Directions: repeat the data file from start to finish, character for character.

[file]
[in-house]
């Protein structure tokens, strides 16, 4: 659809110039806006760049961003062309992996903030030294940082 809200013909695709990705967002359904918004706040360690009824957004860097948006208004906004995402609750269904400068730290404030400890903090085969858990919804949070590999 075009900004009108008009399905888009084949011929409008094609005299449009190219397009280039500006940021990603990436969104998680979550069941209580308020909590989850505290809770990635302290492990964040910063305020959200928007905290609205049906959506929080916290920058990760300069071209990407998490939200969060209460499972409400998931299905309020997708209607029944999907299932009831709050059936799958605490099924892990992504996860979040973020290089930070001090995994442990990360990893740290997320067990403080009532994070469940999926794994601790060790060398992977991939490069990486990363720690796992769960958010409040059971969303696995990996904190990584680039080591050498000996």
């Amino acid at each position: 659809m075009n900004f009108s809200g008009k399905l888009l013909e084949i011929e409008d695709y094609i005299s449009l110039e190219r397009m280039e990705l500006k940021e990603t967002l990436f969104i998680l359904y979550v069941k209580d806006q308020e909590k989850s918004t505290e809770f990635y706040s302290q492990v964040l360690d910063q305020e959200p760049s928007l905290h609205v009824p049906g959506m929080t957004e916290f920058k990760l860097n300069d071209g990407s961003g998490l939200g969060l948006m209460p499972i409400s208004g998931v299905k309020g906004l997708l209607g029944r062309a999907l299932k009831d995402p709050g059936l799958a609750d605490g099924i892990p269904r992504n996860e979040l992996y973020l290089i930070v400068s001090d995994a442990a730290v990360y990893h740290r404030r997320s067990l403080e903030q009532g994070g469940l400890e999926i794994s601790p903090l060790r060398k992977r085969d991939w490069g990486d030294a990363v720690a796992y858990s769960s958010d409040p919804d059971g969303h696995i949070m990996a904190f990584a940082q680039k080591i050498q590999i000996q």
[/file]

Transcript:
[in-house]
């Protein structure tokens, strides 16, 4: 659809110039806006760049961003062309992996903030030294940082 809200013909695709990705967002359904918004706040360690009824957004860097948006208004906004995402609750269904400068730290404030400890903090085969858990919804949070590999 075009900004009108008009399905888009084949011929409008094609005299449009190219397009280039500006940021990603990436969104998680979550069941209580308020909590989850505290809770990635302290492990964040910063305020959200928007905290609205049906959506929080916290920058990760300069071209990407998490939200969060209460499972409400998931299905309020997708209607029944999907299932009831709050059936799958605490099924892990992504996860979040973020290089930070001090995994442990990360990893740290997320067990403080009532994070469940999926794994601790060790060398992977991939490069990486990363720690796992769960958010409040059971969303696995990996904190990584680039080591050498000996």
């Amino acid at each position: 659809m075009n900004f009108s809200g008009k399905l888009l013909e084949i011929e409008d695709y094609i005299s449009l110039e190219r397009m280039e990705l500006k940021e990603t967002l990436f969104i998680l359904y979550v069941k209580d806006q308020e909590k989850s918004t505290e809770f990635y706040s302290q492990v964040l360690d910063q305020e959200p760049s928007l905290h609205v009824p049906g959506m929080t957004e916290f920058k990760l860097n300069d071209g990407s961003g998490l939200g969060l948006m209460p499972i409400s208004g998931v299905k309020g906004l997708l209607g029944r062309a999907l299932k009831d995402p709050g059936l799958a609750d605490g099924i892990p269904r992504n996860e979040l992996y973020l290089i930070v400068s001090d995994a442990a730290v990360y990893h740290r404030r997320s067990l403080e903030q009532g994070g469940l400890e999926i794994s601790p903090l060790r060398k992977r085969d991939w490069g990486d030294a990363v720690a796992y858990s769960s958010d409040p919804d059971g969303h696995i949070m990996a904190f990584a940082q680039k080591i050498q590999i000996q």